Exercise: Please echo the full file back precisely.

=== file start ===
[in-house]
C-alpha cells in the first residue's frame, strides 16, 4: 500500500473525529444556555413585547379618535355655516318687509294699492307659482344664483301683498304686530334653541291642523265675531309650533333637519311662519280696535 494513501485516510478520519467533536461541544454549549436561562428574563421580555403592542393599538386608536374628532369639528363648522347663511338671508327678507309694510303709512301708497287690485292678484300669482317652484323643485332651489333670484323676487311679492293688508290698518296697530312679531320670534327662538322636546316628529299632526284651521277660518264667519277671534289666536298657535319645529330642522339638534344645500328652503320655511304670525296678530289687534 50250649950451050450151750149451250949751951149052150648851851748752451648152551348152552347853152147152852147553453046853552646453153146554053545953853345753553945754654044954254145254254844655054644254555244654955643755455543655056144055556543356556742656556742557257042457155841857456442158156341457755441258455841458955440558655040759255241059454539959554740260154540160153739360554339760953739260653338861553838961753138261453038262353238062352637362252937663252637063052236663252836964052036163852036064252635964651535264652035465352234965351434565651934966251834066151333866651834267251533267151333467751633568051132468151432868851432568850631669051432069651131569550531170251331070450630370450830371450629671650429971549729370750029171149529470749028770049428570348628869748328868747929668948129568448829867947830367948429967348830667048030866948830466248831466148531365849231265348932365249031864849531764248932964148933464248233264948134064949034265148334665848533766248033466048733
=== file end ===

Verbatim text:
[in-house]
C-alpha cells in the first residue's frame, strides 16, 4: 500500500473525529444556555413585547379618535355655516318687509294699492307659482344664483301683498304686530334653541291642523265675531309650533333637519311662519280696535 494513501485516510478520519467533536461541544454549549436561562428574563421580555403592542393599538386608536374628532369639528363648522347663511338671508327678507309694510303709512301708497287690485292678484300669482317652484323643485332651489333670484323676487311679492293688508290698518296697530312679531320670534327662538322636546316628529299632526284651521277660518264667519277671534289666536298657535319645529330642522339638534344645500328652503320655511304670525296678530289687534 50250649950451050450151750149451250949751951149052150648851851748752451648152551348152552347853152147152852147553453046853552646453153146554053545953853345753553945754654044954254145254254844655054644254555244654955643755455543655056144055556543356556742656556742557257042457155841857456442158156341457755441258455841458955440558655040759255241059454539959554740260154540160153739360554339760953739260653338861553838961753138261453038262353238062352637362252937663252637063052236663252836964052036163852036064252635964651535264652035465352234965351434565651934966251834066151333866651834267251533267151333467751633568051132468151432868851432568850631669051432069651131569550531170251331070450630370450830371450629671650429971549729370750029171149529470749028770049428570348628869748328868747929668948129568448829867947830367948429967348830667048030866948830466248831466148531365849231265348932365249031864849531764248932964148933464248233264948134064949034265148334665848533766248033466048733